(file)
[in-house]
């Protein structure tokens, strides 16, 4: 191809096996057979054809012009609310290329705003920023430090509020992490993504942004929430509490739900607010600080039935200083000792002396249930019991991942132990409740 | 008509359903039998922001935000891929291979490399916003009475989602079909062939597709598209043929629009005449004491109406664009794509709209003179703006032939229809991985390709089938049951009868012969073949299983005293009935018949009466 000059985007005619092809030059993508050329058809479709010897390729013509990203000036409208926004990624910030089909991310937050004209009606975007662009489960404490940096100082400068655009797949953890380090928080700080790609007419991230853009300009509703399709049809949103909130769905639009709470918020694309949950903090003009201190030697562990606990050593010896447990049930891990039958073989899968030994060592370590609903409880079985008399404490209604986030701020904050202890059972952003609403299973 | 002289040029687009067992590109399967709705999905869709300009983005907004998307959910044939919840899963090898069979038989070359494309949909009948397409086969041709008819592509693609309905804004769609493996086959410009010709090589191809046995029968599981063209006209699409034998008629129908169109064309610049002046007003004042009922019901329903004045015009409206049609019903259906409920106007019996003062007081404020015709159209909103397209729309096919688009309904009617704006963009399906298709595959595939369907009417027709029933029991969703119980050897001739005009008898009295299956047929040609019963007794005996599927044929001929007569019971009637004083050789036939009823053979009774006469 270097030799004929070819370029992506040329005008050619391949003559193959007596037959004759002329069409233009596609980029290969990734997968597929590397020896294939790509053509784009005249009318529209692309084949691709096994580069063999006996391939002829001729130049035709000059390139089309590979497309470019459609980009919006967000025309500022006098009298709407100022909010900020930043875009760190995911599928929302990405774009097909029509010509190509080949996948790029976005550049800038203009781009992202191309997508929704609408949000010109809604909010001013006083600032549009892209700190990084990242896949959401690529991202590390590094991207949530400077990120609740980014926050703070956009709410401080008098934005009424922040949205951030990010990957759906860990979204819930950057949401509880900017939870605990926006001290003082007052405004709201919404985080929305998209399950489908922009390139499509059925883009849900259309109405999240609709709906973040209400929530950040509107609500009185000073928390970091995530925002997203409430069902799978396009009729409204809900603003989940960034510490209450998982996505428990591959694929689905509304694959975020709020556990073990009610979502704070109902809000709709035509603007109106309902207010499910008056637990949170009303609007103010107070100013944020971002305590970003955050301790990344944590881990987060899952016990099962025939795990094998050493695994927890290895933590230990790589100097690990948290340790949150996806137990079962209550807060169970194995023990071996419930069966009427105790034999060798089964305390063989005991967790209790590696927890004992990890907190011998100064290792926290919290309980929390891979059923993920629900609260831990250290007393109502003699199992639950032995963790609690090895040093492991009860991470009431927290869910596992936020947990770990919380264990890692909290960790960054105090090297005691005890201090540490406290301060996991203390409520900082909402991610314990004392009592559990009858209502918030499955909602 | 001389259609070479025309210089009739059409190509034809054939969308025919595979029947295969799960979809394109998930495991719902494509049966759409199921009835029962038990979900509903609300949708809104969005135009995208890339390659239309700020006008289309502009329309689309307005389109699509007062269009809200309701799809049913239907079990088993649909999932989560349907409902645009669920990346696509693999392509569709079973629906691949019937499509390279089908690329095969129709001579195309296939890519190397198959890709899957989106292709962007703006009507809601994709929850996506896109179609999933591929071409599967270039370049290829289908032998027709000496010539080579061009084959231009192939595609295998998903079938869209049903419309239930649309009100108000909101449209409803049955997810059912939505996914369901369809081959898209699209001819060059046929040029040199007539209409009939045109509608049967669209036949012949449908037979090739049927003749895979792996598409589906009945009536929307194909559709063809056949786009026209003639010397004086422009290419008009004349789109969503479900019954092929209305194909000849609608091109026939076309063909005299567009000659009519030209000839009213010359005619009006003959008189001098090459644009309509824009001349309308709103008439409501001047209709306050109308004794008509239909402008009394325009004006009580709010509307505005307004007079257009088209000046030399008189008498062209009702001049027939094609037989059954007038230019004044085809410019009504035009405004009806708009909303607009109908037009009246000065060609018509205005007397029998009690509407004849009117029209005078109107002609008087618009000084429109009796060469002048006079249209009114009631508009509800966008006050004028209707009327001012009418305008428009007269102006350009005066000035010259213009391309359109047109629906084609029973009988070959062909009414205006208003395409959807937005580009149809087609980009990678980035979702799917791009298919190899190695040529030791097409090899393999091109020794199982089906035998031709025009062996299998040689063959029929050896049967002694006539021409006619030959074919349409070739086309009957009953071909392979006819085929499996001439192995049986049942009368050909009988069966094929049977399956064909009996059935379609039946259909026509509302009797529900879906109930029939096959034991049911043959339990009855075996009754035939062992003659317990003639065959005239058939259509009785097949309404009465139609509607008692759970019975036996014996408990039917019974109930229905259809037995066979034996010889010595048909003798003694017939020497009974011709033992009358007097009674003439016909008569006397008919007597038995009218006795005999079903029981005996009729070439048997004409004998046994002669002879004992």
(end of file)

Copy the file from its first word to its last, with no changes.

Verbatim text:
[in-house]
């Protein structure tokens, strides 16, 4: 191809096996057979054809012009609310290329705003920023430090509020992490993504942004929430509490739900607010600080039935200083000792002396249930019991991942132990409740 | 008509359903039998922001935000891929291979490399916003009475989602079909062939597709598209043929629009005449004491109406664009794509709209003179703006032939229809991985390709089938049951009868012969073949299983005293009935018949009466 000059985007005619092809030059993508050329058809479709010897390729013509990203000036409208926004990624910030089909991310937050004209009606975007662009489960404490940096100082400068655009797949953890380090928080700080790609007419991230853009300009509703399709049809949103909130769905639009709470918020694309949950903090003009201190030697562990606990050593010896447990049930891990039958073989899968030994060592370590609903409880079985008399404490209604986030701020904050202890059972952003609403299973 | 002289040029687009067992590109399967709705999905869709300009983005907004998307959910044939919840899963090898069979038989070359494309949909009948397409086969041709008819592509693609309905804004769609493996086959410009010709090589191809046995029968599981063209006209699409034998008629129908169109064309610049002046007003004042009922019901329903004045015009409206049609019903259906409920106007019996003062007081404020015709159209909103397209729309096919688009309904009617704006963009399906298709595959595939369907009417027709029933029991969703119980050897001739005009008898009295299956047929040609019963007794005996599927044929001929007569019971009637004083050789036939009823053979009774006469 270097030799004929070819370029992506040329005008050619391949003559193959007596037959004759002329069409233009596609980029290969990734997968597929590397020896294939790509053509784009005249009318529209692309084949691709096994580069063999006996391939002829001729130049035709000059390139089309590979497309470019459609980009919006967000025309500022006098009298709407100022909010900020930043875009760190995911599928929302990405774009097909029509010509190509080949996948790029976005550049800038203009781009992202191309997508929704609408949000010109809604909010001013006083600032549009892209700190990084990242896949959401690529991202590390590094991207949530400077990120609740980014926050703070956009709410401080008098934005009424922040949205951030990010990957759906860990979204819930950057949401509880900017939870605990926006001290003082007052405004709201919404985080929305998209399950489908922009390139499509059925883009849900259309109405999240609709709906973040209400929530950040509107609500009185000073928390970091995530925002997203409430069902799978396009009729409204809900603003989940960034510490209450998982996505428990591959694929689905509304694959975020709020556990073990009610979502704070109902809000709709035509603007109106309902207010499910008056637990949170009303609007103010107070100013944020971002305590970003955050301790990344944590881990987060899952016990099962025939795990094998050493695994927890290895933590230990790589100097690990948290340790949150996806137990079962209550807060169970194995023990071996419930069966009427105790034999060798089964305390063989005991967790209790590696927890004992990890907190011998100064290792926290919290309980929390891979059923993920629900609260831990250290007393109502003699199992639950032995963790609690090895040093492991009860991470009431927290869910596992936020947990770990919380264990890692909290960790960054105090090297005691005890201090540490406290301060996991203390409520900082909402991610314990004392009592559990009858209502918030499955909602 | 001389259609070479025309210089009739059409190509034809054939969308025919595979029947295969799960979809394109998930495991719902494509049966759409199921009835029962038990979900509903609300949708809104969005135009995208890339390659239309700020006008289309502009329309689309307005389109699509007062269009809200309701799809049913239907079990088993649909999932989560349907409902645009669920990346696509693999392509569709079973629906691949019937499509390279089908690329095969129709001579195309296939890519190397198959890709899957989106292709962007703006009507809601994709929850996506896109179609999933591929071409599967270039370049290829289908032998027709000496010539080579061009084959231009192939595609295998998903079938869209049903419309239930649309009100108000909101449209409803049955997810059912939505996914369901369809081959898209699209001819060059046929040029040199007539209409009939045109509608049967669209036949012949449908037979090739049927003749895979792996598409589906009945009536929307194909559709063809056949786009026209003639010397004086422009290419008009004349789109969503479900019954092929209305194909000849609608091109026939076309063909005299567009000659009519030209000839009213010359005619009006003959008189001098090459644009309509824009001349309308709103008439409501001047209709306050109308004794008509239909402008009394325009004006009580709010509307505005307004007079257009088209000046030399008189008498062209009702001049027939094609037989059954007038230019004044085809410019009504035009405004009806708009909303607009109908037009009246000065060609018509205005007397029998009690509407004849009117029209005078109107002609008087618009000084429109009796060469002048006079249209009114009631508009509800966008006050004028209707009327001012009418305008428009007269102006350009005066000035010259213009391309359109047109629906084609029973009988070959062909009414205006208003395409959807937005580009149809087609980009990678980035979702799917791009298919190899190695040529030791097409090899393999091109020794199982089906035998031709025009062996299998040689063959029929050896049967002694006539021409006619030959074919349409070739086309009957009953071909392979006819085929499996001439192995049986049942009368050909009988069966094929049977399956064909009996059935379609039946259909026509509302009797529900879906109930029939096959034991049911043959339990009855075996009754035939062992003659317990003639065959005239058939259509009785097949309404009465139609509607008692759970019975036996014996408990039917019974109930229905259809037995066979034996010889010595048909003798003694017939020497009974011709033992009358007097009674003439016909008569006397008919007597038995009218006795005999079903029981005996009729070439048997004409004998046994002669002879004992």